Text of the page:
RERresearch has discovered that candidate for Republican Party of Texas Chairman, Rick Figueroa, has an interesting history of political contributions.
Figueroa, a political no-name, was the first to declare as a candidate for the suddenly-vacated chairman’s position by former chairman Tom Mechler. Liberty movement influencers were not amused by the fact that Figueroa is Mechler’s choice to succeed him, and apparently the recipient of special grooming for the position over the last year from behind the scene’s – so says a source within the party.
Although Figueroa has been following Mechler around the state like a nine-week-old puppy, the record of his campaign donations introduce the first questions about his dedication to the ideals of the Texas GOP.
For those that have initially believed that Figueroa somehow jumped to the head of the line for this plum position because he’s some sort of major donor to the Republican Party, you’ll be disappointed. A modest financial political contributor would be an appropriate description.
Of Figueroa’s entire donation history, two stand out among the few. Two to Democrats.
In 2006, Democrats targeted Texas House District 133 as a pickup opportunity. This was an open seat which was vacated by Republican State Representative Joe Nixon. The general election saw Republican nominee Jim Murphy and Democratic nominee Kristi Thibaut face off in a bruising battle.
Thibaut’s campaign finance reports on file with the Texas Ethics Commission indicates she received a $200 contribution from Figueroa on June 5, 2006.
Thibaut was the expected Democratic Party candidate with support and money from Planned Parenthood and numerous union interests.
The Democrats’ attempts to turn District 133 blue in 2006 were unsuccessful. Murphy defeated Thibaut and held the seat for Republicans. Thibaut still managed to find work at the State Capitol during the 2007 legislative session- as a paided lobbyist for ACORN.
Thibaut’s paid work for ACORN was highlighted by the Republican Party of Texas during one of Thibaut’s subsequent campaigns for the Texas House.
(Note: Per state law, campaign finance records posted on the Texas Ethics Commission’s website do not include a contributor’s full street address, just the contributor’s city and ZIP code. The entry on the campaign finance report showing Figueroa’s contribution to the Thibaut campaign indicates a Sugar Land, Texas ZIP code where Figueroa and his wife resided at the time the contribution was made.)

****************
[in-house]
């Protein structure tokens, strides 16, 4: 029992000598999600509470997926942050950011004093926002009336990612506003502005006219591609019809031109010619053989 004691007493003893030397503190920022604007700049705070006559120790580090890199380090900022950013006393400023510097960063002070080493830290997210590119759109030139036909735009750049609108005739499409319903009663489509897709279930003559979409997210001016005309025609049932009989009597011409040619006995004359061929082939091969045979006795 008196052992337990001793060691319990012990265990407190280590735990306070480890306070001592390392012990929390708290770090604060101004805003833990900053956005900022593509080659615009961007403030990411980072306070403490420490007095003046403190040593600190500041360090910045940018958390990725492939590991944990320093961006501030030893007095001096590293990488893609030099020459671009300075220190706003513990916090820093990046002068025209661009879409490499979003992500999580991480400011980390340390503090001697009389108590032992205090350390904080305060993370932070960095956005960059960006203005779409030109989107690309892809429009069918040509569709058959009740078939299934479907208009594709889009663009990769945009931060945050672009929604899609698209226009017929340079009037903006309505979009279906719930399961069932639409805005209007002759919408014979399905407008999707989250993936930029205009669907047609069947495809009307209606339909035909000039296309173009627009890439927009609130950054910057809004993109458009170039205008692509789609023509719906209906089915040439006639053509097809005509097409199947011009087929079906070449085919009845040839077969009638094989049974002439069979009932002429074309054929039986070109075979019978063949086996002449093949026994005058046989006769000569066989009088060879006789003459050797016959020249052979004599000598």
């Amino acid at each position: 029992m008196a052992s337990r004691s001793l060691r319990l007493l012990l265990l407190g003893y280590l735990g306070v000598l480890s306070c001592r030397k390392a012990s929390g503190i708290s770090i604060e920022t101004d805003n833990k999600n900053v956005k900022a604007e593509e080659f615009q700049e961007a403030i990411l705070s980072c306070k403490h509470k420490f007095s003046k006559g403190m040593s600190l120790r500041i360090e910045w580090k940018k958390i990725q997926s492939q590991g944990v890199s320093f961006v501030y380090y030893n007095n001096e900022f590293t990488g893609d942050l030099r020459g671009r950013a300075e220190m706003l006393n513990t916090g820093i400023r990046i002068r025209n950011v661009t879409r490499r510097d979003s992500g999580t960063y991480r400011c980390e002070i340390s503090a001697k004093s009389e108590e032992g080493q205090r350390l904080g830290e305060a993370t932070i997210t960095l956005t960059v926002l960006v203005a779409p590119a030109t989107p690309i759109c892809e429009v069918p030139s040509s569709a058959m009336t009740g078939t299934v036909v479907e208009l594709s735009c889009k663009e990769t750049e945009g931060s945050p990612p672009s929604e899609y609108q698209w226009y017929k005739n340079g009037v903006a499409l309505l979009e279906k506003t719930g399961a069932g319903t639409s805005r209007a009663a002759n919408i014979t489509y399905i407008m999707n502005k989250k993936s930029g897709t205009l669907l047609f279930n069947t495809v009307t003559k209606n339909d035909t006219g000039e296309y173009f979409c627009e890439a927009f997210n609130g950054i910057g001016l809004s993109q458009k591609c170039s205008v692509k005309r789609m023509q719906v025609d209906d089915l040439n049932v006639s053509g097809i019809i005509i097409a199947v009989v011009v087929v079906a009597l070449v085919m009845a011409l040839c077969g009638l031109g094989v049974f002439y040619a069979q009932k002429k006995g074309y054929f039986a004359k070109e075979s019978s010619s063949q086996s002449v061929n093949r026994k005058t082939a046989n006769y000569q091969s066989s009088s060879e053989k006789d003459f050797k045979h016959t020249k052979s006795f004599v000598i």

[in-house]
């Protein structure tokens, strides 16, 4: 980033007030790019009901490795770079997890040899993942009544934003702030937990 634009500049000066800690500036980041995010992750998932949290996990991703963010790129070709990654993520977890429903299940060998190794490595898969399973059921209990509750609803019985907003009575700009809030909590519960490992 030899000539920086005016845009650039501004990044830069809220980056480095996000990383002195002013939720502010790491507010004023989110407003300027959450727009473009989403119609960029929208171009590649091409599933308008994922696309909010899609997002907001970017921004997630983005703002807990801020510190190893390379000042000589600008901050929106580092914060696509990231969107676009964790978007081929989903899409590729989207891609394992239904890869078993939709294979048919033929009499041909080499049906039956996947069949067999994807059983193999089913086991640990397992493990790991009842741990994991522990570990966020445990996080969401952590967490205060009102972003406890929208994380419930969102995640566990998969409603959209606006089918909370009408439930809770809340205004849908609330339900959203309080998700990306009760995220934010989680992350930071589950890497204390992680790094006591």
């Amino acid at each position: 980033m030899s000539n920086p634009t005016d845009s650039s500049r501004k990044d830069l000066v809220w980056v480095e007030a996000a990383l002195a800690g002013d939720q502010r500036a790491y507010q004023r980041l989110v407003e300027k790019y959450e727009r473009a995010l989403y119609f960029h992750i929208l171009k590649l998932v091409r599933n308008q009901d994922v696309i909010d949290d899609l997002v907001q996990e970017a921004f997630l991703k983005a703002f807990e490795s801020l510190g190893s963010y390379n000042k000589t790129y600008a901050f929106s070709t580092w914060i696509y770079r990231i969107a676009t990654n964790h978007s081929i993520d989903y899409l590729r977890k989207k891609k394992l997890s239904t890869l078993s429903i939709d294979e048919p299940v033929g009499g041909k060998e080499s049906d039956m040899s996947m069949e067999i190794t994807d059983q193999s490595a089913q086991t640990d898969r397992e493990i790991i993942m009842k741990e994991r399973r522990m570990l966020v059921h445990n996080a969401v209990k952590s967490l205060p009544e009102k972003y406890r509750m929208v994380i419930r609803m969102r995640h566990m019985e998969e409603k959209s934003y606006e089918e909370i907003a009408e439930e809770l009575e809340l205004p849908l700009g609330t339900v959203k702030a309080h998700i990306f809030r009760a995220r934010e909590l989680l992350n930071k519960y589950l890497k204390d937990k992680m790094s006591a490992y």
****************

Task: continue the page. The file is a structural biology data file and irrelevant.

In the open race for Mayor of Houston in 2009, many grassroots Republicans supported the candidacy of Roy Morales. While technically a non-partisan election, Morales was the only candidate with a Republican history, and was serving at the time as a Republican member of the Harris County Department of Education board.
Morales faced three major Democratic opponents- city councilman Peter Brown, city controller Annise Parker, and former city attorney Gene Locke. Many prominent Democratic elected officials in the Houston area, including State Senators John Whitmire, Mario Gallegos, and Rodney Ellis, were prominent supporters of Locke’s mayoral campaign.
Locke’s campaign finance records on file with the City of Houston indicate he received a $250 contribution from Figueroa on July 22, 2009.
The political contributions from Rick Figueroa that RERresearch located:
- 6/5/06 $200 to Kristi Thibaut (Democrat)
- 3/15/08 $500 to John McCain
- 8/23/08 $500 to John McCain
- 7/22/09 $250 to Gene Locke (Democrat)
- 4/10/13 $250 to John Cornyn
- 10/2/13 $350 to Spirit of Freedom Republican Women
- 10/9/13 $250 to Hispanic Republicans of Texas
- 11/18/13 $20 to Fort Bend Republican Women’s Club PAC
- 12/23/13 $300 to Fort Bend Republican Party
- 11/21/14 $250 to Lois Kolkhorst
- 5/9/16 $375 to Republican Women of Greater North Texas PAC
- 4/12/17 $500 to Republican Women of Greater North Texas PAC
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